A Workshop on Advances in Our Understanding of Elevation Dependent Climate Change
New Publication
article written by MRI
09.05.23 | 07:05

Experts from around the world gathered at the University of Innsbruck in Austria for a workshop on how climate change is affecting mountain environments, in particular at different elevations.

The workshop, supported by the Mountain Research Initiative (MRI), aimed to discuss recent evidence and open questions on how climate change affects elevational gradients of change in key meteorological and climate variables, as well as understanding the underlying physical processes and their broader consequences at high altitudes and downstream. The 39 participants also identified key gaps in our mountain observations and climate models and outlined future research priorities in mountain science. The workshop was arranged on the sidelines of the second International Mountain Conference (IMC2022) and was held both in-person and online.

“As scientists, and citizens of the world, it is important to come together to discuss our understanding of mountain climate change: by bringing together scientists and interested stakeholders, the workshop allowed us to share views and opinions on challenging scientific questions concerning mountain climate change to advance our understanding of this complex phenomenon.”

lead author Anna Napoli
Pictured above: EDCC Working Group lead Nick Pepin and participants getting to work.


  • Workshop “From Elevation Dependent Warming to Elevation Dependent Climate Change (EDCC)”
  • What: Scientists and interested stakeholders came together to discuss recent progress in our understanding of mountain climate change and specifically its dependence on elevation. In particular, they considered challenging questions concerning the processes affecting climate change and their stratification with height and their impacts in mountain areas and downstream ecosystems.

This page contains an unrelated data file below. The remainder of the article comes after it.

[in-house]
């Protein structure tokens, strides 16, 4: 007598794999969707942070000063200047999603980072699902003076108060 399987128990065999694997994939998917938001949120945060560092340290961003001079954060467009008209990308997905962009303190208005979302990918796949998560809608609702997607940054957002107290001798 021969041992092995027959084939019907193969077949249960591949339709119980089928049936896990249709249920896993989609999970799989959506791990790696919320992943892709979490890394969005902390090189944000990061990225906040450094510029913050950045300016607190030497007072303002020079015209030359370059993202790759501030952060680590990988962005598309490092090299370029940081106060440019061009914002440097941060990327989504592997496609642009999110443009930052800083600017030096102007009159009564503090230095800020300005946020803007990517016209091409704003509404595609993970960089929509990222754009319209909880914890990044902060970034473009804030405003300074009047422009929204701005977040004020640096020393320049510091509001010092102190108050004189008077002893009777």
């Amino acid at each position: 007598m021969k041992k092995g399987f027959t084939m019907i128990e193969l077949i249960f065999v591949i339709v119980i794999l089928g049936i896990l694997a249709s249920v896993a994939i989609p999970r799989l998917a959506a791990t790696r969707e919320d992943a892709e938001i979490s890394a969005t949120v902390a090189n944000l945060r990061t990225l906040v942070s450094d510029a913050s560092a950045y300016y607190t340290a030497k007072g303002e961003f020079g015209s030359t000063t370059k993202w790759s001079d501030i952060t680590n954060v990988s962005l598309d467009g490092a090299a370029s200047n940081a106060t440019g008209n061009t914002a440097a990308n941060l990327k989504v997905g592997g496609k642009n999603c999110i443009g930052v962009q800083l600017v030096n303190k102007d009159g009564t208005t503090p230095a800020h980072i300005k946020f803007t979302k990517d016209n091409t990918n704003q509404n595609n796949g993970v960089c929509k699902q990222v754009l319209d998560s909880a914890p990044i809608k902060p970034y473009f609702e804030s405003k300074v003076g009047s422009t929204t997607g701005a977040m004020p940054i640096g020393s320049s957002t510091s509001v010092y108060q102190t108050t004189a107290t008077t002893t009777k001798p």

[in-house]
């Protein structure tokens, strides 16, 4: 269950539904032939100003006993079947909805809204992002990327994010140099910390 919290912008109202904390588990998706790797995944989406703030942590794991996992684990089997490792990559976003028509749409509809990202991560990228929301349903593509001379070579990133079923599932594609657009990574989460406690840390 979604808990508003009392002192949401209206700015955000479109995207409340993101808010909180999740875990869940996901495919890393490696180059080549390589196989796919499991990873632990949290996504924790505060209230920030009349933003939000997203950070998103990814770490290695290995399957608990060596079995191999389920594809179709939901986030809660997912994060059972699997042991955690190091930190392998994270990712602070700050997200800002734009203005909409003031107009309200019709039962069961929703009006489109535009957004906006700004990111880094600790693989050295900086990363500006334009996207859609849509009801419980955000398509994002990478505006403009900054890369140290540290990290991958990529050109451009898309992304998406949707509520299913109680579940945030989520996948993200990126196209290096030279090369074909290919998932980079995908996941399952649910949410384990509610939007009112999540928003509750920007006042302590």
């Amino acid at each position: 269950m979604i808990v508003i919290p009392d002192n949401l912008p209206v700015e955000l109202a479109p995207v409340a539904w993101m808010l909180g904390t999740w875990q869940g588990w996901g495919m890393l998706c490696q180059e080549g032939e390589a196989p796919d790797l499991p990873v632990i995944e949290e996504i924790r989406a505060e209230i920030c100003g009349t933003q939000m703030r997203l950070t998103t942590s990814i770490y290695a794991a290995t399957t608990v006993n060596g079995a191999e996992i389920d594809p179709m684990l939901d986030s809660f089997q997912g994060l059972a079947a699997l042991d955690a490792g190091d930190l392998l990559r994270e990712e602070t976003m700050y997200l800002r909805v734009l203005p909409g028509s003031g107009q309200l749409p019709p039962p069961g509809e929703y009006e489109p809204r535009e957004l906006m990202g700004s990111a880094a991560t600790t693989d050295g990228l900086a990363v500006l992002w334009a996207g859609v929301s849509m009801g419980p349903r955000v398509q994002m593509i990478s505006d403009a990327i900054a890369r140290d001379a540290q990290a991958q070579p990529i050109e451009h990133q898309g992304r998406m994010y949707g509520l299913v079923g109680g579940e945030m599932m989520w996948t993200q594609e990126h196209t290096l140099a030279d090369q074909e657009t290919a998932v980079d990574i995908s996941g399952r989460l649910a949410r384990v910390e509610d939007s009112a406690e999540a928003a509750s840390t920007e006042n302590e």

• When: 15-17 September 2022
  • Where: Innsbruck, Austria
  • Keywords: elevation-dependent warming, elevation-dependent climate change, mountains, cryosphere, high-altitude ecosystems, mountain hot-spots.
Pictured above: Participant discussion during a breakout group work session.

Paper Highlights 

  • The scientific community needs to shift from the concept of Elevation Dependent Warming to Elevation Dependent Climate Change, which includes variables beyond temperature such as precipitation (solid and liquid), humidity, and soil moisture.
  • Targeted field campaigns and observational resources are needed to better understand local to mesoscale physical mechanisms and improve the modeling of mountain-related processes at different altitudes.
  • A  detailed review is underway to consolidate existing knowledge about EDCC/EDW, and a new workshop is being organised to focus on the development of the Unified High Elevation Observational Platform (UHOP) which aims to standardise mountain observations across elevation gradients..
  • Representative “average” vertical profiles for essential mountain climate variables are needed to classify broad patterns of EDCC across different classes of mountain ranges.
  • It is important to investigate how elevation-dependent changes may affect feedback, such as through vegetation and land cover changes.


Napoli, A., Pepin, N., Palazzi, E., & Zardi, D. (2023). A workshop on advances in our understanding of Elevation Dependent Climate Change. Bulletin of the American Meteorological Society. doi: 10.1175/BAMS-D-23-0043.1

Read the paper

Cover image by Dmitriy K.